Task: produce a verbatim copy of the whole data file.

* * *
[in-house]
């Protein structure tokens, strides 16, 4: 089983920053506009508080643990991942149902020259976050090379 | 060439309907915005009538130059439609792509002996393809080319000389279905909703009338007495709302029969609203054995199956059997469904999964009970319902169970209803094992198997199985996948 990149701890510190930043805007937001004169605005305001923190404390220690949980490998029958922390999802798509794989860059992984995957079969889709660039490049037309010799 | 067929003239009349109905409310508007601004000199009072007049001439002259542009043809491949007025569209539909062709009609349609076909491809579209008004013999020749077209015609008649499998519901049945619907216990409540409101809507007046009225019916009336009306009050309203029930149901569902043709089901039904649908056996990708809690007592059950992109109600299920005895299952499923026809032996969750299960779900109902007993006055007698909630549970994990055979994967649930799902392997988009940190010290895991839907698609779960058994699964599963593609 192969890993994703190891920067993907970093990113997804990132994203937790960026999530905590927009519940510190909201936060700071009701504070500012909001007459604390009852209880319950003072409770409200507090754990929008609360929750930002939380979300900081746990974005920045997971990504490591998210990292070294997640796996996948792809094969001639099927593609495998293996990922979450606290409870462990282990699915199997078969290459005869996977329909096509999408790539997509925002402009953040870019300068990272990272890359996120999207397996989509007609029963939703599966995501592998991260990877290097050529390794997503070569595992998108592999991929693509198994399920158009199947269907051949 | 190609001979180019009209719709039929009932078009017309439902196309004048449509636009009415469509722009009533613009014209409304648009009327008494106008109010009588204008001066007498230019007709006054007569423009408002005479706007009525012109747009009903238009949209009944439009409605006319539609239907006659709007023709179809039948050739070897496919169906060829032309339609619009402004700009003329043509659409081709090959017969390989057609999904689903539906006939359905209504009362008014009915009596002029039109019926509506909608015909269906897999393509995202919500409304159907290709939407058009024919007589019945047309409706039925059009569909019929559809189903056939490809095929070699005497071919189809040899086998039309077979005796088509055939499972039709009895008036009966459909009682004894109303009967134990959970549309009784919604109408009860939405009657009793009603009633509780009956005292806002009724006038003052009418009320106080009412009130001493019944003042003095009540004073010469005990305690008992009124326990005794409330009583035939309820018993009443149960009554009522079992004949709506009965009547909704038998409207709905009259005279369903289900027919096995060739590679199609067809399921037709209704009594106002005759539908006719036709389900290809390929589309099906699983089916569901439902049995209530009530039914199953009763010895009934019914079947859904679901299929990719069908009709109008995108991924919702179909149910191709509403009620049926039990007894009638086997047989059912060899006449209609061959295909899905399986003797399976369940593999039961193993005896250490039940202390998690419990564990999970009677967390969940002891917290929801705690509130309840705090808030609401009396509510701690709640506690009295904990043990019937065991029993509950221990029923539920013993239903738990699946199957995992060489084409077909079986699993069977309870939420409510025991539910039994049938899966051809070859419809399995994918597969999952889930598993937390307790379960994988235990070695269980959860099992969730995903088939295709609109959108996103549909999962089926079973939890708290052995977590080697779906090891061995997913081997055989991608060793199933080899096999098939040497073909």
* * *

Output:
[in-house]
């Protein structure tokens, strides 16, 4: 089983920053506009508080643990991942149902020259976050090379 | 060439309907915005009538130059439609792509002996393809080319000389279905909703009338007495709302029969609203054995199956059997469904999964009970319902169970209803094992198997199985996948 990149701890510190930043805007937001004169605005305001923190404390220690949980490998029958922390999802798509794989860059992984995957079969889709660039490049037309010799 | 067929003239009349109905409310508007601004000199009072007049001439002259542009043809491949007025569209539909062709009609349609076909491809579209008004013999020749077209015609008649499998519901049945619907216990409540409101809507007046009225019916009336009306009050309203029930149901569902043709089901039904649908056996990708809690007592059950992109109600299920005895299952499923026809032996969750299960779900109902007993006055007698909630549970994990055979994967649930799902392997988009940190010290895991839907698609779960058994699964599963593609 192969890993994703190891920067993907970093990113997804990132994203937790960026999530905590927009519940510190909201936060700071009701504070500012909001007459604390009852209880319950003072409770409200507090754990929008609360929750930002939380979300900081746990974005920045997971990504490591998210990292070294997640796996996948792809094969001639099927593609495998293996990922979450606290409870462990282990699915199997078969290459005869996977329909096509999408790539997509925002402009953040870019300068990272990272890359996120999207397996989509007609029963939703599966995501592998991260990877290097050529390794997503070569595992998108592999991929693509198994399920158009199947269907051949 | 190609001979180019009209719709039929009932078009017309439902196309004048449509636009009415469509722009009533613009014209409304648009009327008494106008109010009588204008001066007498230019007709006054007569423009408002005479706007009525012109747009009903238009949209009944439009409605006319539609239907006659709007023709179809039948050739070897496919169906060829032309339609619009402004700009003329043509659409081709090959017969390989057609999904689903539906006939359905209504009362008014009915009596002029039109019926509506909608015909269906897999393509995202919500409304159907290709939407058009024919007589019945047309409706039925059009569909019929559809189903056939490809095929070699005497071919189809040899086998039309077979005796088509055939499972039709009895008036009966459909009682004894109303009967134990959970549309009784919604109408009860939405009657009793009603009633509780009956005292806002009724006038003052009418009320106080009412009130001493019944003042003095009540004073010469005990305690008992009124326990005794409330009583035939309820018993009443149960009554009522079992004949709506009965009547909704038998409207709905009259005279369903289900027919096995060739590679199609067809399921037709209704009594106002005759539908006719036709389900290809390929589309099906699983089916569901439902049995209530009530039914199953009763010895009934019914079947859904679901299929990719069908009709109008995108991924919702179909149910191709509403009620049926039990007894009638086997047989059912060899006449209609061959295909899905399986003797399976369940593999039961193993005896250490039940202390998690419990564990999970009677967390969940002891917290929801705690509130309840705090808030609401009396509510701690709640506690009295904990043990019937065991029993509950221990029923539920013993239903738990699946199957995992060489084409077909079986699993069977309870939420409510025991539910039994049938899966051809070859419809399995994918597969999952889930598993937390307790379960994988235990070695269980959860099992969730995903088939295709609109959108996103549909999962089926079973939890708290052995977590080697779906090891061995997913081997055989991608060793199933080899096999098939040497073909």